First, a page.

After the French Connection, there followed appearances in Die Höllenfahrt der Poseidon , Asphalt-Blossom with Al Pacino and The Dialogue by Francis Ford Coppola . In 1975 he starred in one of the most important neo noir films, The Hot Trail, directed by Arthur Penn . In 1978, 1980 and 1987 he played the villain and Superman antagonist Lex Luthor in the Superman films with Christopher Reeve . In 1983 he starred in Ted Kotcheff 's war film The Daring Seven with Fred Ward . For his role as FBI agent Anderson in the southern drama Mississippi Burning , he was again nominated for an Oscar for Best Actor in 1988 .

In the late 1980s and early 1990s, Hackman appeared to be less demanding in choosing roles and, apparently for purely financial reasons, starred in numerous films that received little response from critics and audiences. Between 1988 and 1991 alone, the actor was seen in eleven films. He declined the offer as director and actor (of Hannibal Lecter ) to realize the psychological thriller The Silence of the Lambs , because he did not like the dark material.

Gene Hackman succeeded from 1992 to stabilize his career through a careful selection of roles. He reduced his workload and usually made one or two films a year. He celebrated some of his greatest commercial successes in the 1990s. Among other things, he was in Clint Eastwood's Late West Merciless with, for which he received an Oscar for Best Supporting Actor. He was also in the Grisham film adaptation of The Company , in the western Faster Than Death and as a submarine commander in the mutiny film Crimson Tide . In Der Staatsfeind Nr. 1 he took up the role profile of a wiretapping specialist again, which was intended as a homage to the character he portrayed in the psychodrama Der Dialog . In the film comedies Snap Shorty , The Birdcage - A Paradise for Shrill Birds , The Royal Tenenbaums and Heartbreakers - Warning: Sharp curves! he showed his comic talent.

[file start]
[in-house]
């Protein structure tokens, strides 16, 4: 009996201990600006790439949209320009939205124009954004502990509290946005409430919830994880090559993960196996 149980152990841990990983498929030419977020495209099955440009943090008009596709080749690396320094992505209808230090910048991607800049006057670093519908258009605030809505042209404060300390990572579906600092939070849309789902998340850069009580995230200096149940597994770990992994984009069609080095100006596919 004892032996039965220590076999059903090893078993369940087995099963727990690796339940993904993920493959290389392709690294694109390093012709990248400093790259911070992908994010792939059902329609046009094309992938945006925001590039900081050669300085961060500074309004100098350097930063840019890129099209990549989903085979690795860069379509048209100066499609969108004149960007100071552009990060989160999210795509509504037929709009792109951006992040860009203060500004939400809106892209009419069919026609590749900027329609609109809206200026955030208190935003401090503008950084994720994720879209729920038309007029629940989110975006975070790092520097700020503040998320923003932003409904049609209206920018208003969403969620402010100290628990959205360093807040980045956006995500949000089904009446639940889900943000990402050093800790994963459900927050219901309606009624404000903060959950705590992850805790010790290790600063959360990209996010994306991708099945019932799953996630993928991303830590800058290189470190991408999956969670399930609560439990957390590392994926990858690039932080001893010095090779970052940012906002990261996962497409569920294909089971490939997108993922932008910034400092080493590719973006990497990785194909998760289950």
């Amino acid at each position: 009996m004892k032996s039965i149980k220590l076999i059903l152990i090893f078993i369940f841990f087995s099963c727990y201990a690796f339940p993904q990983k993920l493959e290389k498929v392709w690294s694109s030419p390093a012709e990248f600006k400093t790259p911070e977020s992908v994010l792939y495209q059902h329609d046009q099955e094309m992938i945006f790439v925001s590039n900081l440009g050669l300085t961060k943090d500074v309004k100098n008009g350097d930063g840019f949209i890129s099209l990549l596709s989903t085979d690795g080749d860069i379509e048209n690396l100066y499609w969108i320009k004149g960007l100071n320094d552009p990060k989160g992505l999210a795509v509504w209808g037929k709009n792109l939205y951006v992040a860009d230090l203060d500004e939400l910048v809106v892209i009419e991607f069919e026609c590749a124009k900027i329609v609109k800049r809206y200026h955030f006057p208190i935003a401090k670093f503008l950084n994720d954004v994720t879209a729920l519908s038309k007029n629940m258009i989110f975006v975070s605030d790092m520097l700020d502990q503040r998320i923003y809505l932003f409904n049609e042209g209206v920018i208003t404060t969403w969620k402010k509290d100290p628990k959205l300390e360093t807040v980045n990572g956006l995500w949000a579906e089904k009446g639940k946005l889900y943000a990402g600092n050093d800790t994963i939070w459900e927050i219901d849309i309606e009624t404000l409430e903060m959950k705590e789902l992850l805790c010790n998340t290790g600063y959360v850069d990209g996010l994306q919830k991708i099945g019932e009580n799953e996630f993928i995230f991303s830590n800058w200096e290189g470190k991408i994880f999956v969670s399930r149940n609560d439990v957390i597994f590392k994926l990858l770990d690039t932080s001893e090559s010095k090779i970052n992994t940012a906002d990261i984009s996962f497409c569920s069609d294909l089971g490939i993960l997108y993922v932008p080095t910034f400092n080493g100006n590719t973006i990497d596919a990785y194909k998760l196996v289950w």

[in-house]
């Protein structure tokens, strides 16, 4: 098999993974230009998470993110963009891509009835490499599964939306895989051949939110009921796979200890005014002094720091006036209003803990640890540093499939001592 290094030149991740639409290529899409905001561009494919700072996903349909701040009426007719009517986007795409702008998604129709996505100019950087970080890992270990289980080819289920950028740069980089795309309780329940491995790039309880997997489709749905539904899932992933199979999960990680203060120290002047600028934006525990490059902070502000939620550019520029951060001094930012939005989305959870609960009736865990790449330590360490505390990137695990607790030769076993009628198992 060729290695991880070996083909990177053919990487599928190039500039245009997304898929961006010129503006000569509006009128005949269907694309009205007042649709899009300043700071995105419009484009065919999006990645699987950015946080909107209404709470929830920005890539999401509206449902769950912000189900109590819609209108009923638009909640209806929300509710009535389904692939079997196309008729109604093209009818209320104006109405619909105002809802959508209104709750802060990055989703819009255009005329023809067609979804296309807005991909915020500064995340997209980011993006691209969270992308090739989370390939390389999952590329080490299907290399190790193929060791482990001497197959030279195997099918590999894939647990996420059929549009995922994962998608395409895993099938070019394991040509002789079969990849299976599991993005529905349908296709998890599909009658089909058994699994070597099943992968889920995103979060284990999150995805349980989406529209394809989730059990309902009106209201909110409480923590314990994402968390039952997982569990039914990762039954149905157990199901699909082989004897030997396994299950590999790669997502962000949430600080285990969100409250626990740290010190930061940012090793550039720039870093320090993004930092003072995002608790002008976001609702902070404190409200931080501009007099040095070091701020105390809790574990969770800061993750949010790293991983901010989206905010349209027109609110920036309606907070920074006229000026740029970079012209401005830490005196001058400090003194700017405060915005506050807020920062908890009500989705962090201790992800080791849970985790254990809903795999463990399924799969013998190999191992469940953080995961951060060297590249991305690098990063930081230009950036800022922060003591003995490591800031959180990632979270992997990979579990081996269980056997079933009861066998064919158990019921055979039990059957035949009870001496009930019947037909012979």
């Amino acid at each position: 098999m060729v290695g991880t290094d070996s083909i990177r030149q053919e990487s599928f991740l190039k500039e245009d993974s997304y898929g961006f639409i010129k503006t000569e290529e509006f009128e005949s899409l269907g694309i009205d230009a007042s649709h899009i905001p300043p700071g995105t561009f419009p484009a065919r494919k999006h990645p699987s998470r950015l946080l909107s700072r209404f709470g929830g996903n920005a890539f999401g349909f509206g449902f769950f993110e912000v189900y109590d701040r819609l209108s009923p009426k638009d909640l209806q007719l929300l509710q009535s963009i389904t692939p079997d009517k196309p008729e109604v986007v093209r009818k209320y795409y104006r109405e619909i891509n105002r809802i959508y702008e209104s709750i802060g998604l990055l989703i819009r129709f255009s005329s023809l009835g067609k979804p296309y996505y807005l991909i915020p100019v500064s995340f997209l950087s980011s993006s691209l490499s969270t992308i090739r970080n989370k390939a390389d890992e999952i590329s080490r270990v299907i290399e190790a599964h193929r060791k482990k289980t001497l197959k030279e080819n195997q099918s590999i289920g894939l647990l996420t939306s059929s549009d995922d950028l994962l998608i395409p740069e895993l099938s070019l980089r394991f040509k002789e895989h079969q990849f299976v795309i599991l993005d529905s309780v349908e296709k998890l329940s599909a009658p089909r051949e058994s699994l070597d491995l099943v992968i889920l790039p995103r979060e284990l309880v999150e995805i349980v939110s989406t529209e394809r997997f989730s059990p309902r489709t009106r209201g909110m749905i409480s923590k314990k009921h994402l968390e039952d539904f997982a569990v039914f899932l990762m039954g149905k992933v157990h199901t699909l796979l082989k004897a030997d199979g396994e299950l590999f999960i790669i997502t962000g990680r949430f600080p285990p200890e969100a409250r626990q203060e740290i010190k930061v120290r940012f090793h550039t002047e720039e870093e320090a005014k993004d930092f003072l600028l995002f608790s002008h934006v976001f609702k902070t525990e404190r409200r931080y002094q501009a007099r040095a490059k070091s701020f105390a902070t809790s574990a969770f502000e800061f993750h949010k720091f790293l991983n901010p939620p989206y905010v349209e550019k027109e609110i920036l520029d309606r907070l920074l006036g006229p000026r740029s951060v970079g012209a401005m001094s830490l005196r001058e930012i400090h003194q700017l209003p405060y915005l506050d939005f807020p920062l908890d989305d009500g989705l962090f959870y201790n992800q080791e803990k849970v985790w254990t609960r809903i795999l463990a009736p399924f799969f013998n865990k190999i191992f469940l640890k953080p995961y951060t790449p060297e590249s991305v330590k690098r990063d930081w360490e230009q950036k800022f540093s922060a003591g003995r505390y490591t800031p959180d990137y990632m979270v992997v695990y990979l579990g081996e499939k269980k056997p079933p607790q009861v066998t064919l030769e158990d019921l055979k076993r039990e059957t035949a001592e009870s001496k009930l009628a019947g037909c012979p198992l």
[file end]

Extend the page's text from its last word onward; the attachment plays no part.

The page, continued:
In 2003 he stood in the court drama The Judgment , again based on a novel by John Grisham , for the only time with his friend Dustin Hoffman in front of the camera. His last film so far was the comedy Willkommen in Mooseport (2004) with Ray Romano . Until 2004 he worked in over 80 film productions.

On July 7, 2004, Hackman announced in an interview with talk show host Larry King that he had no further film offers and that he assumed that his film career was over. In fact, Hackman has not appeared in any film since. In 2008 he confirmed in an interview that he no longer wanted to act as an actor. Beginning with television appearances in 1959, his work includes participation in 100 film and television productions.

Gene Hackman worked as a writer in addition to his acting career. He wrote in collaboration with Daniel Lenihan u. a. the novels Wake of the Perdido Star , Payback at Morning Peak and (German) Jacks Rache.